Continue reading “Royal Love Stories”

Celebrities, History, Lady, royal life

Kate Middleton appearing at the Foundling Museum


The Duchess of Cambridge, Catherine Middleton made her first appearance after the recent exciting news of Prince Harry and Ms. Meghan Markle’s royal engagement news.

Continue reading “Kate Middleton appearing at the Foundling Museum”

History, Journal for 5 Day Blogging Challenge with Your Beautiful Business Academy, royal life, writing

10 Beautiful Reasons why we can’t help but fall in love with Britain


1. Culture

The most fascinating and interesting country that it is, it is the country with the most richest history. It has a very ethnically mixed population and is influenced by it’s history of Victorian times, Edwardian times, the Regency Period, the middle ages, the Tudor Period, and other periods like the Anglo-Saxona and Roman period.

It’s history is absolutely intriguing and widely looked at. I would love to do an overview of each period but that would take a VERY long time! From the Lancastrian period to the House of York, and House of Windsor, it is full of pomp and circumstance, which is a familiar motto used in the country.

It is defined by the distinct cultural standards of England and the “English” people. I particularly like the culture in London as it is widely believed to be the culture capital of the world, known for its music ( people like Ellie Goulding, Victoria Beckham, Mick Jagger, John Lennon and Paul McCartney just to name a few!), museums (V&A, Natural History, National Gallery and National Portrait Gallery), festivals (Boomtown, Winchester, Bestival, Lulworth Castle – the Green Man Festival full of comedy, theatre, and literary worlds – there is also the Latitude Festival that is held at Hehla, Park which has DJ’s hidden in the woods, colourful sheep roaming, opera on the lake, and actors and dance troupes)

England is known for its traditional music halls, West End theatres, London has it all when it comes to entertainment! It is renowned for its theatre (just like Melbourne!) and an array of tours and attractions and sporting occasions.

2. Charming little towns and villages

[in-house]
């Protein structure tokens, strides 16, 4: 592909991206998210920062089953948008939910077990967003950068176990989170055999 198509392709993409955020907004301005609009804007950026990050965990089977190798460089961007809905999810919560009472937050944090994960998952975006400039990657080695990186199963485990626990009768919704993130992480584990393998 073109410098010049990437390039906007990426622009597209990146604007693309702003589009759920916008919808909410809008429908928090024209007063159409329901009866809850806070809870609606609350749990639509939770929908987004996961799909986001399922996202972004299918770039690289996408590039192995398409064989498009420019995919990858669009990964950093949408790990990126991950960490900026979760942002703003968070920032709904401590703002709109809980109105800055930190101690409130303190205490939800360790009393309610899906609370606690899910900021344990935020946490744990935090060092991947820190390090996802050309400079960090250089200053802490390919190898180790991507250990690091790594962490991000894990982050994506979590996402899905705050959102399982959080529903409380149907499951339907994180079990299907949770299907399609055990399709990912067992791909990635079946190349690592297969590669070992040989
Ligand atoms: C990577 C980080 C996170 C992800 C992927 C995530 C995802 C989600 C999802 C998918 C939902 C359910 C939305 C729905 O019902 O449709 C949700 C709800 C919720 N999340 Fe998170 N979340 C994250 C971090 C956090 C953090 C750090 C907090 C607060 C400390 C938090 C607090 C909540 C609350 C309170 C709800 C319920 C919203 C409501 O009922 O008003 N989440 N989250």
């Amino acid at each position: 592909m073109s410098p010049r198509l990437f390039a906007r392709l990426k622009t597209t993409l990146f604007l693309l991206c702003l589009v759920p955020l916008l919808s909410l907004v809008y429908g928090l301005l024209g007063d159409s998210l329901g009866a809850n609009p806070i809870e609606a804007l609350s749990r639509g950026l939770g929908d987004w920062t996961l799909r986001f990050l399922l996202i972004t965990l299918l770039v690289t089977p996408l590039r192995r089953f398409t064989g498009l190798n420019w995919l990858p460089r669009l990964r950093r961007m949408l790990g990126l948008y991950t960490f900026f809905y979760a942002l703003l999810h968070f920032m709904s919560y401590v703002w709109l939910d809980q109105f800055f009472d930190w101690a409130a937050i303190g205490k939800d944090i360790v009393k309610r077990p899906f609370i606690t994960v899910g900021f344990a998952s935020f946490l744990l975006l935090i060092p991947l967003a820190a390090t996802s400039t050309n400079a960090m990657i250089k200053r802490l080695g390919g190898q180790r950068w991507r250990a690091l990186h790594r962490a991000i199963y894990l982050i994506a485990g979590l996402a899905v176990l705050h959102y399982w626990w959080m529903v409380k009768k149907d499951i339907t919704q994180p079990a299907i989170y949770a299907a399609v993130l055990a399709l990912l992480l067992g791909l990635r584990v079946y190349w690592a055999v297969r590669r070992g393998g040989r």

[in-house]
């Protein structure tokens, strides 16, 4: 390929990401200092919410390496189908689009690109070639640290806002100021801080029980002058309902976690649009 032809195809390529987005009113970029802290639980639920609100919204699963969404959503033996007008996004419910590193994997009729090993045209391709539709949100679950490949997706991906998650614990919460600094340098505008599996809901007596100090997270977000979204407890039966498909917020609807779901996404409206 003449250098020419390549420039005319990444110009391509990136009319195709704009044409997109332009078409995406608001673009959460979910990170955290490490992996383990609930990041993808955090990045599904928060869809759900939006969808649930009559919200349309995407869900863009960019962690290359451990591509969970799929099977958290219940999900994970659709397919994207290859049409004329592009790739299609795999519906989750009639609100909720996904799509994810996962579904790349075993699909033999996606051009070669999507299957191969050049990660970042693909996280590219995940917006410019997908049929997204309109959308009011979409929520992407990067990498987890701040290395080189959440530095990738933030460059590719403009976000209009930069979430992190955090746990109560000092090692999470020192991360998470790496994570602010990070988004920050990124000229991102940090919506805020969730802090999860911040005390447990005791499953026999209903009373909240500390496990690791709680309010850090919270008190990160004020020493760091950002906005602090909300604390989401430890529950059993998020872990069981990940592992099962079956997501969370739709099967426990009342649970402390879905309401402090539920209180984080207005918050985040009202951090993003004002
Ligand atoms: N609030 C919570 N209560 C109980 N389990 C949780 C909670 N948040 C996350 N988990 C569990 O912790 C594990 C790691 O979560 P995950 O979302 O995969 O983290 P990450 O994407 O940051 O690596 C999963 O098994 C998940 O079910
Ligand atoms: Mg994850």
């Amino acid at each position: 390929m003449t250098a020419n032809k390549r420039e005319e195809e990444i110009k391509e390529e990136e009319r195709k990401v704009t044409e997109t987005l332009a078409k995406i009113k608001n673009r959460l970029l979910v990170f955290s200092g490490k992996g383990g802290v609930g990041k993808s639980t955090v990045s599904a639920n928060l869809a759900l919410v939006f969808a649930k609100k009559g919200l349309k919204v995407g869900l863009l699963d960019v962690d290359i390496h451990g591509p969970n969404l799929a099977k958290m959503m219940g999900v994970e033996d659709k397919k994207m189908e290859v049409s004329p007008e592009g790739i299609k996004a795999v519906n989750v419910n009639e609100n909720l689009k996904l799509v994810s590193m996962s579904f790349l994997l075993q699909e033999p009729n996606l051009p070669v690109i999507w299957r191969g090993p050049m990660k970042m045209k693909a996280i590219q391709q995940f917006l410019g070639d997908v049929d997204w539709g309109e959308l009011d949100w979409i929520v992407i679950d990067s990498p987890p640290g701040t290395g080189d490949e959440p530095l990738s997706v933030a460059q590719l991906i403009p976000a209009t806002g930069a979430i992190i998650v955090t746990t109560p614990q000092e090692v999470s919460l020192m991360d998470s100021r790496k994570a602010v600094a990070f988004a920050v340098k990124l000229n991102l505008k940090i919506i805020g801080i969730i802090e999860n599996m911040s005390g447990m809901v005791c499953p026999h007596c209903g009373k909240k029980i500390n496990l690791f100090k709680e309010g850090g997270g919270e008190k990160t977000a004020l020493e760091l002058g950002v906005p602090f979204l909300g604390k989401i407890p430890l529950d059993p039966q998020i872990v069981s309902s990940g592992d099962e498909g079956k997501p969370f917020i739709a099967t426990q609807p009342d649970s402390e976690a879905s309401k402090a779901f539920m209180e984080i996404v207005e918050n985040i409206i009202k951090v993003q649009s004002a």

There are many gorgeous little villages that hold character and charm, such as Chester (Cheshire in which I have talked about in previous posts) it is a county in the north west of England located on the River Dee with a population of around 300,000 and is one of the best preserved wall cities and full of medieval buildings, some, Victorian Restorations.

There is also Canterbury which has Canterbury Cathedral which is very special and is the seat of the Archbishop of Canterbury and is the mother church of the Anglican community throughout the world. it is a historical cathedral city and UNESCO world heritage site and a local government district of Kent. it lies on the River Stour. It was also a pilgrimage site in the middle ages. It is a very historic British town.

3. Beautiful Scenery

England has absolutely BEAUTIFUL scenery, and you can see ocean views from places like Eastbourne (a seaside resort), in the country and then you’ve got amazing, picturesque, gorgeous area of natural beauty at the Lake District. It is one of the most beautiful places of England, even though I haven’t been there I have heard so much about this huge area, and know a few people that live there or have been there on holidays. There seem to be incredible views! especially of glistening waters and valleys.

You have also got the South Downs National Park in Sussex

3. Enchanting Georgian Architecture

Apparently one of the most beautiful places in England is the gorgeous and harmonious location of Bath, Somerset. This is DEFINITELY on my “list of Travel Dreams”, and is so elegant-looking. It is known to be the place that Jane Austen used as a setting for her novels, Northanger Abbey and Persusasion, and apparently where Thomas Gainsborough (the painter) did his landscape paintings.

4. The Best Pub Walks

From its spectacular coastline to its mountain peaks, Britains diverse landscapes can also be the best for walking. Britain is known for its unique establishments ‘the pub’ – for example, you have, The Cob and Lobster, The Old Nags Head, Lister Arms, The Boatman, which is nestled below Windsor Castle beside the River Thames, overlooking Eton Bridge.

5. The Peak Disctrict

This is another piece of inspiration for Jane Austen, plus Charlotte Bronte, it has been a charming spot for Brits for centuries, with its billowed hills, desolated cliffs and eye-catching country houses.